Actor David Hasselhoff and Greek soccer player Giorgos Katidis are making news today for actions surrounding German history. The former, noble, the latter, disastrous. David Hasselhoff and Giorgos Katidis emphasize the need to think global, parent local.
Markus Schreiber/Associated Press
Greek soccer star Giorgos Katidis apologized for giving the Nazi salute on the field, allegedly without knowing what the symbol meant, and actor David Hasselhoff defends the last bricks in the Berlin Wall from demolition so that future generations may both honor the dead and learn from a nation’s history. In both cases, it’s a furor over the German "fatherland" that reminds us to think globally; parent locally.
It also takes us to understanding the difference between parenting lessons to be found in objects versus in the everyday actions of people. An inanimate object, such as a remaining fragment of the Berlin Wall or the beams left standing after the 9/11 attacks on the World Trade Center that resemble a cross, serve as memorials and lessons.
However, actions speak louder than bricks and steel. Seeing the Nazi salute on television and YouTube is an ongoing action insinuating itself into our kid’s lexicon of everyday gestures, with disastrous result.
The story of AEK Athens midfielder Mr. Katidis, 20, is a cautionary one. According to Reuters, Katidis gave the traditional stiff-arm Nazi salute after he scored his team’s winning goal. AEK's German coach Ewald Lienen told Reuters, "He is a young kid who does not have any political ideas. He most likely saw such a salute on the Internet or somewhere else and did it without knowing what it means."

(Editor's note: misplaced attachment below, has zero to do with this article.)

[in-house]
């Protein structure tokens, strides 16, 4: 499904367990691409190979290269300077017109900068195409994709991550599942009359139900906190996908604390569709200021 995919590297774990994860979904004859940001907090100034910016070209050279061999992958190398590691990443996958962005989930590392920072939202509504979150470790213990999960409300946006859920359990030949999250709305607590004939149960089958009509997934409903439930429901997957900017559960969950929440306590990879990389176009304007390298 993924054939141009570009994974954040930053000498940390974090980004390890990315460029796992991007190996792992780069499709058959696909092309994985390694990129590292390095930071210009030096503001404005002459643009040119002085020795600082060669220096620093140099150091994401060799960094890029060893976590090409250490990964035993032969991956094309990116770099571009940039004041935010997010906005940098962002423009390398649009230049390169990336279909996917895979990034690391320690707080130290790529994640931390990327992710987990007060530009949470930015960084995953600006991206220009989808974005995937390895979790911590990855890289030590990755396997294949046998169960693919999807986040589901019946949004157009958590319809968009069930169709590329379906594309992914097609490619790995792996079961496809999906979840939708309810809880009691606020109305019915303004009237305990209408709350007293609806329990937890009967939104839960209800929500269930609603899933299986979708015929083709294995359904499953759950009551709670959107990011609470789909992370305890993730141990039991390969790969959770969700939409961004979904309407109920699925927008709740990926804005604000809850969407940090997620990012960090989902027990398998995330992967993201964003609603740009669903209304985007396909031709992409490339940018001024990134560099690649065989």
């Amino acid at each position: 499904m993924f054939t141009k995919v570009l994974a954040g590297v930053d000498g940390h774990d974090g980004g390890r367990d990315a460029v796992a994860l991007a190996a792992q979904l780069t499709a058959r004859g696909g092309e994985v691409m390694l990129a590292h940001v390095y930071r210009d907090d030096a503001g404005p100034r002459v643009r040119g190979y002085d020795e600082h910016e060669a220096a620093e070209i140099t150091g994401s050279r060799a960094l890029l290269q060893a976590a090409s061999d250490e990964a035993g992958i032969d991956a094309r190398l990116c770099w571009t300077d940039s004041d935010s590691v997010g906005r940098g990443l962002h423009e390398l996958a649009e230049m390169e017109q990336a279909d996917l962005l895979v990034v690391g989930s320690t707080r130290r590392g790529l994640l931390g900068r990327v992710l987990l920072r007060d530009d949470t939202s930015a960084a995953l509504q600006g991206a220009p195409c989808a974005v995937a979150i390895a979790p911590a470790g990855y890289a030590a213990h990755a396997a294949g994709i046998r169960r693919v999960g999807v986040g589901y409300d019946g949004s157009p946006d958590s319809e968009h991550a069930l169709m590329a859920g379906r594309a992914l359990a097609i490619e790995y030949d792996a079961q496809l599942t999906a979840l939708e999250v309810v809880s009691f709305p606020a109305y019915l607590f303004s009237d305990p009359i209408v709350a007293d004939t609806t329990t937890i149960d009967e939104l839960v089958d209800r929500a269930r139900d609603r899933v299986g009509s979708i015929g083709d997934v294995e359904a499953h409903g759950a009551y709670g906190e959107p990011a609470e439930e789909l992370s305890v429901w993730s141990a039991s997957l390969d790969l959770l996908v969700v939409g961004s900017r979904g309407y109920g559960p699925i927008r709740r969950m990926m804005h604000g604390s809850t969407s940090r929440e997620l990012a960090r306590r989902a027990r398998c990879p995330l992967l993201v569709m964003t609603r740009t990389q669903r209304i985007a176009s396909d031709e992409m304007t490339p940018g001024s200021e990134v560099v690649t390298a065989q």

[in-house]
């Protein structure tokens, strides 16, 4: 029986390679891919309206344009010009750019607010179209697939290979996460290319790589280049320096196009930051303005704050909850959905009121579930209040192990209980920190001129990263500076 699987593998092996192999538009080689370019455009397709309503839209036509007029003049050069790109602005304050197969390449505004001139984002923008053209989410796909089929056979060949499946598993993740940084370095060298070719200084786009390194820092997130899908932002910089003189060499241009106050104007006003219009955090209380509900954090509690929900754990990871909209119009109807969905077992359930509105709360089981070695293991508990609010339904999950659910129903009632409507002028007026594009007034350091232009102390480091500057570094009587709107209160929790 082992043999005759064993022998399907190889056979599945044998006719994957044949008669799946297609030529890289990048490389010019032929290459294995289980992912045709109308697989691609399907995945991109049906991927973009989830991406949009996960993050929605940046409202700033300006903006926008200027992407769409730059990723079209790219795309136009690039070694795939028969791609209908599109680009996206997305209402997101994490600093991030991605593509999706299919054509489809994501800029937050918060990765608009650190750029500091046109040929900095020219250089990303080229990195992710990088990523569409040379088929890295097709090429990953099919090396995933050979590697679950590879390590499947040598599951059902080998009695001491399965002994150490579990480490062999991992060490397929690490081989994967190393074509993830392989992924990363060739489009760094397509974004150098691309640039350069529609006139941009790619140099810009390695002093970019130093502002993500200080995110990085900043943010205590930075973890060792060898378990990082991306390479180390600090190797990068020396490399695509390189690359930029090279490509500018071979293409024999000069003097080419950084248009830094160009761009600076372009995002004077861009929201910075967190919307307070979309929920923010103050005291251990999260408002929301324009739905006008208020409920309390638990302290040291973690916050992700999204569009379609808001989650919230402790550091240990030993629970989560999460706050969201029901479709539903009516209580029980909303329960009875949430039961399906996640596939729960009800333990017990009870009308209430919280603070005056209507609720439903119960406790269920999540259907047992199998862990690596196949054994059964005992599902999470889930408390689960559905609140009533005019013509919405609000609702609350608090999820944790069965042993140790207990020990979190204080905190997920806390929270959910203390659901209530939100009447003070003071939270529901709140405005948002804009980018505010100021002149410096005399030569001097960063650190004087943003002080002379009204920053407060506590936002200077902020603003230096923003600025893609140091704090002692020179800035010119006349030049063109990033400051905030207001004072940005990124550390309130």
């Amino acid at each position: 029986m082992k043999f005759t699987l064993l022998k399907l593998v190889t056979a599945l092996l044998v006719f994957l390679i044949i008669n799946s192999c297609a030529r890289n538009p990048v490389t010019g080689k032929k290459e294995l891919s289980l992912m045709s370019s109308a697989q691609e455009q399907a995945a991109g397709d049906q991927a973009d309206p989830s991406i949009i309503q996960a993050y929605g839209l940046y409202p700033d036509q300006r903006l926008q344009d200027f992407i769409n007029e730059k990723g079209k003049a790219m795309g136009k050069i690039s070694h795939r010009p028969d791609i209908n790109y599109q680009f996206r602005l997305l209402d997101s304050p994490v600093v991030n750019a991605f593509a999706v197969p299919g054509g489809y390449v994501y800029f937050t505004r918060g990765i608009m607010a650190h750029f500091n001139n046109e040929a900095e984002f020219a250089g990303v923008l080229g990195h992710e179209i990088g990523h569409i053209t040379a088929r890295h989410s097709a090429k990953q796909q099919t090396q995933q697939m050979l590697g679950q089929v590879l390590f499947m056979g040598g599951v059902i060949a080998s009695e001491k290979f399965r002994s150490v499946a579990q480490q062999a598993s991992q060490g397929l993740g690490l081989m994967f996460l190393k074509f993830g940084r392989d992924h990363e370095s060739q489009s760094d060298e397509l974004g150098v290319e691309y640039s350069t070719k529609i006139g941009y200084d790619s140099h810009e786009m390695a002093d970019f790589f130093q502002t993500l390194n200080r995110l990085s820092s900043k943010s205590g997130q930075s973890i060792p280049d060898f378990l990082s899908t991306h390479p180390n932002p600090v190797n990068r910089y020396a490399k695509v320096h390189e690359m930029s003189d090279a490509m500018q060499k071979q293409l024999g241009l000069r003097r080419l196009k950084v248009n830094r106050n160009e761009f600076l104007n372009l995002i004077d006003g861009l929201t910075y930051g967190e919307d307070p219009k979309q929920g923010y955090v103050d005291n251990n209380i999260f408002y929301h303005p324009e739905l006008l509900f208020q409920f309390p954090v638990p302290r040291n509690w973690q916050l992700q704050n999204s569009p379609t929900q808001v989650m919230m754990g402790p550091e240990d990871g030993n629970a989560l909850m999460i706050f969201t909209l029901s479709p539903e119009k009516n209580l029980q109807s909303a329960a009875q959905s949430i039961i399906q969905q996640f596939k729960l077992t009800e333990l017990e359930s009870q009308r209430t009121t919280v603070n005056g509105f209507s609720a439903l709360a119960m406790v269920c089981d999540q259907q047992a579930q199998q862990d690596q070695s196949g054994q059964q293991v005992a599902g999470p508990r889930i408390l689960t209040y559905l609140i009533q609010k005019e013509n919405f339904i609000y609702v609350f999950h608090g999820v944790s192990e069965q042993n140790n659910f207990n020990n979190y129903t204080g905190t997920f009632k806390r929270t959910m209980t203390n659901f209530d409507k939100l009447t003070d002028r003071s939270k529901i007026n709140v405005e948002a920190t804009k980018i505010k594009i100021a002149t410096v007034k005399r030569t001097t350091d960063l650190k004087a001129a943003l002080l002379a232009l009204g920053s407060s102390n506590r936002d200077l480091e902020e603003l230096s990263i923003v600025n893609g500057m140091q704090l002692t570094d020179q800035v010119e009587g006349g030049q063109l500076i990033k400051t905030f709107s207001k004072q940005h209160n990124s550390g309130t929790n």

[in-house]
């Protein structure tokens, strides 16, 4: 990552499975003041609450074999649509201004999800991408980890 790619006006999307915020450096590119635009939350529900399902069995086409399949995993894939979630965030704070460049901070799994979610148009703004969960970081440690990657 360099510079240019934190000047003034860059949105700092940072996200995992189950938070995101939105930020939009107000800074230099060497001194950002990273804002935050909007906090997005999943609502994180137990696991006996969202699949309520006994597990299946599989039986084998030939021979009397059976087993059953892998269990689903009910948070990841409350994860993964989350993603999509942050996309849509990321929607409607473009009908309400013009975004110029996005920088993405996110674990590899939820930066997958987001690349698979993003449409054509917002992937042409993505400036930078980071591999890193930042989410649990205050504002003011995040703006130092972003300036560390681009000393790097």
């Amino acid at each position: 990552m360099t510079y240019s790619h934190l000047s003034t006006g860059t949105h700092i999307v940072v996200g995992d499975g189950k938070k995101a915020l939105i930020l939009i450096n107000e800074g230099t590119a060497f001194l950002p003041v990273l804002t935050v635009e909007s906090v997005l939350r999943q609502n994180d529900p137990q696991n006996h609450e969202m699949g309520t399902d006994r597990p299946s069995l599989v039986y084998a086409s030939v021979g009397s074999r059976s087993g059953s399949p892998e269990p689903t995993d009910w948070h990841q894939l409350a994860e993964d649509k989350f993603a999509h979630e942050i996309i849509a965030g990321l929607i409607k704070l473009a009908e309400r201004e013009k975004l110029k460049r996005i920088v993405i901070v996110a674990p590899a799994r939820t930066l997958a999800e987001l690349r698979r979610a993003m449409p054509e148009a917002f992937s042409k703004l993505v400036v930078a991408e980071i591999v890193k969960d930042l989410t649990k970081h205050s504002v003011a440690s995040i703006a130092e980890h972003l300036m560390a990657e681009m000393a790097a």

That’s not entirely impossible to believe as the mother of four boys who I have occasionally caught saying something socially offensive that they were just parroting from a YouTube video. That’s what that PG rating is all about in film and TV, parental guidance is required for much of what our kids are absorbing.
My maiden name is Goldenthal, my father’s side of the family is German and Russian Jewish, and seeing the news today has a very personal effect on me because of what my father taught me about history and our heritage. However, I realize that my sons, all raised Roman Catholic like me, with a name that does not immediately garner attacks from the anti-semitic, may not understand the deeply troubling nature of the neo-Nazi salute.
As a parent, it’s my job to educate them and call this to their attention so they can understand the gravity of what may seem like a funny or popular “new” gesture. I believe we need to pick our battles about what to address as silly, rude, and mildly inappropriate versus gestures, symbols, and sayings that our kids may use innocently and find themselves branded as something they’re not.